we had back when we had the race riots in St. Augustine?
EH: Yes, I got all the riot business I wanted in St. Augustine,
I spent 17 days during Martin Luther King's thing in St.
Augustine. I guess you called them freedom riders or
whatever it might have been. I went swimming every morning
and every night in salt water with the uniform and all. And
it was quite an experience. Even my own daughter can't
believe sometimes, she's asked me about it several times,
and she can't believe some of the things that actually took
place back then. And, most of it was pretty true. We
guarded the beaches so the colored people could go swimming
every morning. We'd stand out there waist deep in water
with riot guns to keep the other people from coming in and
hitting them with ball bats and everything else. But it was r
quite a deal. And it was 17 days of it. It was every night
and every day.
CW: How many directors did you serve under?
EH: I served under Colonel Kirkman, Colonel Clifton, Colonel
Beach, that's it. Well, actually Clifton and Beach were the
Colonels but they were not the directors were they?
CW: I think we changed in what, '65.
EH: I'm just trying to think what was it.
CW: Became a division instead of a department.
EH: For instance, Mr. Davis was the director. And Colonel Beach
was under him. What was he called, deputy director?
CW: Executive director and division director. Colonel Beach was
a division director.
EH: I guess, right now I just can't tell you just exactly, but I
know that I served under Davis and then after him was, I
can't tell you right off hand.
CW: You've seen a lot of changes go and come, haven't you?
EH: Yes, for instance, when I come on the Patrol my starting ID d
number was 283. That was the 283 men in the state of
Florida. And that was it.
CW: We've got more sergeants than that.
EH: And that all the way up through Colonel Kirkman. And he was
number one naturally. He didn't mind telling you.
CW: Ha, ha, ha, ha.
EH: If you don't think he'd tell you just give him a chance.
But he was the boss. And so you know from that as time went
on it got bigger and just tremendous changes. And of course
growing up with it you didn't realize the changes that were
taking place until you went on because you know it's like
anything else you get used to it. It's kind of like one of
your kids, they're around every day and they're growing
every day and you don't realize they're getting grown until
all of sudden they're ready to leave home. And you say, gee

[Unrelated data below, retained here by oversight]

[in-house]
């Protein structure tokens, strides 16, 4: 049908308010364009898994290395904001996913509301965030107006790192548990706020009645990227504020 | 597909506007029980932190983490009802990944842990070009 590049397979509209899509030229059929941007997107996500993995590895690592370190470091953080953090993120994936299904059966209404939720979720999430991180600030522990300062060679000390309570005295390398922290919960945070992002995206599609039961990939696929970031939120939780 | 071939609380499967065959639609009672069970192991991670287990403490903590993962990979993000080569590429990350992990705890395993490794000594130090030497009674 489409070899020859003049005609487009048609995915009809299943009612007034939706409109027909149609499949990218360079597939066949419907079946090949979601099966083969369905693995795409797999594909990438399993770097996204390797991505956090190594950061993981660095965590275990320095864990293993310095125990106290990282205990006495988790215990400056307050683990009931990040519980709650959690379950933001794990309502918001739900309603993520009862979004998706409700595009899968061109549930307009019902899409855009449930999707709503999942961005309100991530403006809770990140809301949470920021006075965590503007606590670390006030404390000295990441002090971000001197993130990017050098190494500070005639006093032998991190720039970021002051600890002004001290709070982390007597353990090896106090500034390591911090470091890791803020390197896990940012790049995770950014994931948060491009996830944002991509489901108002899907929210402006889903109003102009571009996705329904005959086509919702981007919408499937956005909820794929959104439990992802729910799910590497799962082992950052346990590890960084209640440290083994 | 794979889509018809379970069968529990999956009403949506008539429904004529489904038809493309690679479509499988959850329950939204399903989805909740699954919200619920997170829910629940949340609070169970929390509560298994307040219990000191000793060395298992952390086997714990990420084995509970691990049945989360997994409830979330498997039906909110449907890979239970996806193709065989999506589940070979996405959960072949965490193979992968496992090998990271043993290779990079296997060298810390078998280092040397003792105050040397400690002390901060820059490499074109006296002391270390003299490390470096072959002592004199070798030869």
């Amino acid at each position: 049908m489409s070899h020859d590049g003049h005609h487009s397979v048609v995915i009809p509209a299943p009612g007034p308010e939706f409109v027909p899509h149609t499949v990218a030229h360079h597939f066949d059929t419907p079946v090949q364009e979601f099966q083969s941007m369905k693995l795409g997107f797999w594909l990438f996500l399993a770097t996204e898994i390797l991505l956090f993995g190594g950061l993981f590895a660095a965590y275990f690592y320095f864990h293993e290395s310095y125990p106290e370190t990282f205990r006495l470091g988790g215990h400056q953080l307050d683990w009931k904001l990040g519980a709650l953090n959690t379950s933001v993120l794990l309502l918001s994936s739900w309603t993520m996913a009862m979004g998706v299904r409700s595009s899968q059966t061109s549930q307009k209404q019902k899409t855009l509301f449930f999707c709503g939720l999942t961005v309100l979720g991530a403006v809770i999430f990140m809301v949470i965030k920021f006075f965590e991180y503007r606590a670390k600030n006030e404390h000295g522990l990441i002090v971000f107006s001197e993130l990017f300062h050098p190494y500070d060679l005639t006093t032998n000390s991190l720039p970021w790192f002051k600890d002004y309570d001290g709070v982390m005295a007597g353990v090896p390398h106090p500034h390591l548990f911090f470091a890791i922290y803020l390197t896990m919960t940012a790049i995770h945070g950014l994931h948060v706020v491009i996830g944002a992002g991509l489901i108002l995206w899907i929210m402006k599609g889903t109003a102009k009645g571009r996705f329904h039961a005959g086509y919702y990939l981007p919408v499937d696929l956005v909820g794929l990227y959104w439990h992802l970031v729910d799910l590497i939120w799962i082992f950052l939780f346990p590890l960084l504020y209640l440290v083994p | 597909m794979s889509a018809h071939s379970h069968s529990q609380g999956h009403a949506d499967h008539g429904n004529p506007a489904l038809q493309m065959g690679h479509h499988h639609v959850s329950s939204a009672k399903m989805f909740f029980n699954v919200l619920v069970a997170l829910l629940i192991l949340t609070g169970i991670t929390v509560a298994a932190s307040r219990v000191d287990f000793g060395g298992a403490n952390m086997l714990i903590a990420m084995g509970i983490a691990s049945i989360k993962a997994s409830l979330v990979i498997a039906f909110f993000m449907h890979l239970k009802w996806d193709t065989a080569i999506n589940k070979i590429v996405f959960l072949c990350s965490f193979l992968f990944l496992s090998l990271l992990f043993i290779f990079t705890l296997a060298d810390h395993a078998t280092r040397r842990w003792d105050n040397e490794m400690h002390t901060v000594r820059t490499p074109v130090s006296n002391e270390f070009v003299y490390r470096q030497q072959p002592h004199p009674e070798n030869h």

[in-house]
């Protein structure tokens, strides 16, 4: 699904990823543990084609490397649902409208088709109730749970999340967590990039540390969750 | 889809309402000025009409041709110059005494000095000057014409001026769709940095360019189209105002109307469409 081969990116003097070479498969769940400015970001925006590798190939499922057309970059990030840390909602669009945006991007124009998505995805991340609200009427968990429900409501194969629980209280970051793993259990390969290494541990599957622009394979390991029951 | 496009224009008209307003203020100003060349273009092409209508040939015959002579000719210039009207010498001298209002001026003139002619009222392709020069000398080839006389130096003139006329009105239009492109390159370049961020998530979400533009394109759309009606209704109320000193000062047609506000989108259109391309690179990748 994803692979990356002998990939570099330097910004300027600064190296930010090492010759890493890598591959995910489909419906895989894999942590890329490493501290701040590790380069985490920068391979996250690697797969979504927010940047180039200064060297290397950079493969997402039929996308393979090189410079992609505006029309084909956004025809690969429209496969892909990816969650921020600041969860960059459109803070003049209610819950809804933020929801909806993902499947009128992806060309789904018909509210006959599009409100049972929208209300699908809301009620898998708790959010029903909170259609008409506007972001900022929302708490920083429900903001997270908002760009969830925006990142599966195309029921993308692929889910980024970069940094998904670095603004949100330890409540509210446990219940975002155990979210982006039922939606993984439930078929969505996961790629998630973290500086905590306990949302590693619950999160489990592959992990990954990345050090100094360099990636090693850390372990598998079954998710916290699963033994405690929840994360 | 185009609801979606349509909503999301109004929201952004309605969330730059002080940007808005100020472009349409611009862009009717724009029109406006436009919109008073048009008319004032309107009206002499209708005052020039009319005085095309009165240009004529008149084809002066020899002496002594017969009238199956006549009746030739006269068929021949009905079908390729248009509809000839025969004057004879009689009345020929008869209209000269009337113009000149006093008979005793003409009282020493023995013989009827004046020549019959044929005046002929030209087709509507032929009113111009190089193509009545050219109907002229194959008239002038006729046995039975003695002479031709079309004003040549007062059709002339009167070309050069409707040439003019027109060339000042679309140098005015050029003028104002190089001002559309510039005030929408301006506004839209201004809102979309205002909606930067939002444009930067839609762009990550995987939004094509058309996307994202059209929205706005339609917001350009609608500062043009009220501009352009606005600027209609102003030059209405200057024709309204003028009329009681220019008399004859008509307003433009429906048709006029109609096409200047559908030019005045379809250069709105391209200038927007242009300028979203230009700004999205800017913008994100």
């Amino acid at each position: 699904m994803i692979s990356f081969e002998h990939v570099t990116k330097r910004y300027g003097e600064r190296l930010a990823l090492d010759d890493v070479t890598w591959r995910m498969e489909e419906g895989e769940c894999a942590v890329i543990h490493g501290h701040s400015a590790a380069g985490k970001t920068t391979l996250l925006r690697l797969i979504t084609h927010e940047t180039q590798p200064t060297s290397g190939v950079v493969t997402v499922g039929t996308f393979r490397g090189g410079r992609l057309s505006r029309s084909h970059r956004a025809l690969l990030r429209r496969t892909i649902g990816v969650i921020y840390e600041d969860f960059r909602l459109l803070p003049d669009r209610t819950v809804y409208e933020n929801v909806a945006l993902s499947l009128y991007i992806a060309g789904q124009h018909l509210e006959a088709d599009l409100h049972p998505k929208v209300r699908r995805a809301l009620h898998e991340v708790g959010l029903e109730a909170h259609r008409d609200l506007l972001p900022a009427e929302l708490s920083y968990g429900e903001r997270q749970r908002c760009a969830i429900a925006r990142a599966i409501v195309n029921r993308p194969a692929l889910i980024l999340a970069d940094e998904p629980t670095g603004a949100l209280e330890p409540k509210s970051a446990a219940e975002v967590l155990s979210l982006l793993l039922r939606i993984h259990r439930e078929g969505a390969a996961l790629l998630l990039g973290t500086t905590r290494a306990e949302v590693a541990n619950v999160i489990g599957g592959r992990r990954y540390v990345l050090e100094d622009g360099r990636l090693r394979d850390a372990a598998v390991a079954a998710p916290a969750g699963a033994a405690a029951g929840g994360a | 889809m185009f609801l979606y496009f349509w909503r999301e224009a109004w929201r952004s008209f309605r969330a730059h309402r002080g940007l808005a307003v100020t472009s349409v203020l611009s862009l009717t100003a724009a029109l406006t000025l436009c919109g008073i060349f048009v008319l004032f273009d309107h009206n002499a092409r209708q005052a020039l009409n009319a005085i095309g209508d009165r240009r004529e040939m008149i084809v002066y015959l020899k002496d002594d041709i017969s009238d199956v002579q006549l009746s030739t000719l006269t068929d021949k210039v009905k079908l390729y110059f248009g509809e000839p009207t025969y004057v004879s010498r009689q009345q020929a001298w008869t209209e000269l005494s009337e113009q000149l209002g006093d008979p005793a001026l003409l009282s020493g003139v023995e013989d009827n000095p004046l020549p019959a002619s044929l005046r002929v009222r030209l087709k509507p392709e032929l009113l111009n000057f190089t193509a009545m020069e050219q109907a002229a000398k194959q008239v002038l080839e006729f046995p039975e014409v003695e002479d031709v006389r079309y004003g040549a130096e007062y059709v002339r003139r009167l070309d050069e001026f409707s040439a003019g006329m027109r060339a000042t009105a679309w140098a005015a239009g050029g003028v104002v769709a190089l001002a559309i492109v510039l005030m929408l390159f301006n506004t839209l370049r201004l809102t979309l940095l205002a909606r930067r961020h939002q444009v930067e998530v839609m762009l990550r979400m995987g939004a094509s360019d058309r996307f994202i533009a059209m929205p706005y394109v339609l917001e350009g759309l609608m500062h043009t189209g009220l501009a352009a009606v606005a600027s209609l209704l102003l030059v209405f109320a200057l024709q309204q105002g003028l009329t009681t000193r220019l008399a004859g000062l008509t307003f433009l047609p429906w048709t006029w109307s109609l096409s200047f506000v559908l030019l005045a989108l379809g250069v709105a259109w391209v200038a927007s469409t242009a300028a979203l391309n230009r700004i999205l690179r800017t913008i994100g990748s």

I wonder what happened to my child you know. And that's
kind of the way the Patrol is too. But, yeah, it went
through a lot of changes. It went from the old to the new
to the newest I guess.
CW: It's still changing.
EH: Still changing, and it always will be.
EH: And this is hard for people to accept. As you get older it
gets harder and harder to accept and that's why I think that
when a man pretty well gets his time in he's just well to
get out because he's no longer really serving a purpose.
He's got to stay in the younger regime so he can cope with
what's going on today. And I'm sure you've run into this
CW: Yeah, we have.
EH: People don't think alike.
CW: We've had to, we've become a lot more public too and the
news media a lot since Director Burkett took over.
EH: Well I think a lot of things is brought this about. I think
some of the investigations throughout the Patrol has brought
some of this and some of the government, federal people has
brought up some things that's created a lot of problems.
Whether we created our own problems or they created them for
us I don't know but you know, as a result they was problems
anyway. And it's, so, as you say the news media, and of
course the news media is much bigger and greater now. It's
not unusual at all to go out here now with the satellite
system that they've got and, you know to run television at
the scene of an accident. No problem at all. They can
televise the scene no problem. Used to, you know, they'd
come out and take a picture and just a picture for the
newspaper. And they'd have to get some trooper to run the
print back for them to get it in the newspaper. These
things are gone. The computer age is here.
CW: Well, have you got anything else to add. I've pretty much
picked you brains.
EH: No, not really.
CW: I guess we've talked about everybody and everything.
EH: Well there's a lot of people we can talk about but they'd
probably talk about us too. Ha, ha, ha.
CW: Ha, ha, ha, ha.
EH: No, as a whole through my years I've worked a lot of men. I
was Sergeant for 17 years I believe. I was about the number
three Sergeant on the list at the time. I was Sergeant a
long time. And a lot of your top men today broke in under
me as Sergeant. Curt Hall, for instance, I remember when he
came on. A lot of those people worked for me or for some